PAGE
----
It was a Sunday night around 7pm. I was curled up tightly in a ball in the corner of the couch, underneath my blanket, holding a golden lock of hair in my right hand. Strand by strand I pulled off each split end as my thoughts raced quickly through my head. It seemed like hours when I overheard a voice. “Babe. Shelby. Are you okay? What are you thinking about?” His voice pulled me away from my hair. Away from my thoughts.
“I don’t know. I’m just so worried.” But I couldn’t describe what I was worried about. My brain was hurting, but I didn’t know why.
Ever since I was twelve years old I only accepted perfection from myself: my grades, my body, my makeup, my hair, my strength. Absolutely everything had to be perfect. I was terrified of a single hair being out of place or making anything less than a 90 on a homework assignment.
This extreme type A personality was exhausting. It would put me in funks I had no idea how to get out of. I would spend hours thinking about how I said something to someone. What did they think of me? They probably thought I was so weird.
I found a tick my freshman year of high school: picking off my split ends. I would consume myself with these split ends. From fourteen years old I would use these split ends as my way to get lost from racing thoughts. To hide from them, to hide from the world, to hide from fear of imperfection.
At twenty-five years old, sitting in the corner of that couch, I had everything I could ask for in the palm of my hand: An incredible job with a new promotion, a perfect husband, a ton of best friends, an adorable five-pound Yorkie, a bright red sports car, and a huge new house. I had it all. A picture perfect life. And every single day I was miserable. Hiding under my blanket. Tears streaming down my face.
How could a life be so happy on the outside and so painful on the inside? Was I just this spoiled, entitled millennial who wasn’t happy with all I had been given? Was I not thankful? Why was my brain not clicking with reality?
At this prime age, there was a breakthrough. I realized I was living with a mental illness and had been since I was twelve years old. For thirteen years I was suffering from anxiety and had absolutely zero idea. I thought it was normal. I thought everyone over-analyzed minute details. I thought everyone balled up in the corner of their couch, hiding away from the world, underneath their blanket.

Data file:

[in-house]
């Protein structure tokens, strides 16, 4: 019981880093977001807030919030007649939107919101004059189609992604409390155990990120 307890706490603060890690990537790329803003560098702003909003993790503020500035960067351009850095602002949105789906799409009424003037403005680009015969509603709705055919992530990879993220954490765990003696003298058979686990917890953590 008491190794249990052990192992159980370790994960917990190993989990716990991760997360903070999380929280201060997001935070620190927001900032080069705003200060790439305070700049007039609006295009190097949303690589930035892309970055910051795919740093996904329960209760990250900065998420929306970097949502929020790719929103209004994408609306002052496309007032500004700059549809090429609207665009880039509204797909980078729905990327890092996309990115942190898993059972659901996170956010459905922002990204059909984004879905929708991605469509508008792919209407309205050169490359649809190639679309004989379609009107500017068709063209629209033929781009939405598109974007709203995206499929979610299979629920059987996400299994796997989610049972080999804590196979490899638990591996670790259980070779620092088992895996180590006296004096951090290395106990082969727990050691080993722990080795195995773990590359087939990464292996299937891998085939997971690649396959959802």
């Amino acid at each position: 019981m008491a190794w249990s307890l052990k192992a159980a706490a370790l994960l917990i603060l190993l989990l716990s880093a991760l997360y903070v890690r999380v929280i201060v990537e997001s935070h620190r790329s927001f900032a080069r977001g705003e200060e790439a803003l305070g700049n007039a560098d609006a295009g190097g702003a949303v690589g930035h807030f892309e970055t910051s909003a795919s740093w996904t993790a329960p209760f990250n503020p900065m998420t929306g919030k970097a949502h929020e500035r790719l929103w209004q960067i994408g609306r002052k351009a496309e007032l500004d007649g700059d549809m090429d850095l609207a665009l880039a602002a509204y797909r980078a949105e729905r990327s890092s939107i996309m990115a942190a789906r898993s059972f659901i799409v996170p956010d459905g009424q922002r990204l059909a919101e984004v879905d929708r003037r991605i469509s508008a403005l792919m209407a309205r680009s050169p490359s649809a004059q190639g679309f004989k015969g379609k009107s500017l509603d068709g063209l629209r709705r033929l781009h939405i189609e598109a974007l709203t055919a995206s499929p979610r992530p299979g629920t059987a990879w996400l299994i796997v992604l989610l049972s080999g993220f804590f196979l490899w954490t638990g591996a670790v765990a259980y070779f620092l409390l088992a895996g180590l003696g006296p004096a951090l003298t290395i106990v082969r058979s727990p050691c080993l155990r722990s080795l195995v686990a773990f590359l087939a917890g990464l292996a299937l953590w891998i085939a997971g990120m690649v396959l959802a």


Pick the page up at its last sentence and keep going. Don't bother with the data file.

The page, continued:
For years I would go to sleep thinking if I could just not wake up this time then all the fear of imperfection would go away. I would be driving at night and look to the closest tree, closest bridge. Just one sharp turn and you won’t have to deal with this worry and stress anymore.
Little did I know there were healthy ways to make this feeling go away. Little did I know mental illness was much more prominent. Little did I know I had a mental illness that was actually manageable.
It took a while to accept that having anxiety was okay. My entire life, there was this huge stigma around mental illness. For years I was told I worry too much, to quit stressing, to calm down and quit controlling. And while all of those seemed fine and dandy in words, putting those words into action seemed nothing short of impossible.
I thought I was this broken vase that should be shunned from holding beautiful sunflowers.
I spent years seeking healthier coping mechanisms. I tried working out, stuffing my face with carbs, painting, doing yoga, meditating, napping. Each had the same effect: while I was doing them I felt fine. No worries. But the moment they stopped, the moment I stopped, anxiety would rush back in. Reality would hit.
So. I set up an appointment with a regular physician. Panicking like it was a job interview, I walked in and word vomited, explaining to her everything I had felt since I was a young child. She set me up with some medicine.
I started off small and increased and adjusted over several months. Eventually my mind got to a point I don’t think I had ever felt before. Peace. I could finally breathe again with confidence. No matter how many hairs were out of place. Breathe. Just with a little help from some medicine.
I am still new to treating my anxiety and I plan to set up an appointment with a psychotherapist to discuss my medication and ways of coping. I still have these moments of brief panic, but I am slowly finding my feet.
I write this blog for those who may feel similar. Last year, I read a blog from a friend that changed my mindset and made me brave enough to get help. Now I want to do the same for you.
And for everyone else who may not have a mental illness, stop telling people they worry too much. Stop telling people to quit stressing, to “lighten up.” IT DOESN’T WORK.
Instead of these cheery sayings, we should start enlightening ourselves on mental illness and ways we can help others that may be struggling. This stigma, this mindset that you have to be perfect in this difficult world, has got to go. It is killing people. It is hurting people.
Open your mind to what is around you. Realize anyone can show happiness on the outside; we need to help people find their joy on the inside.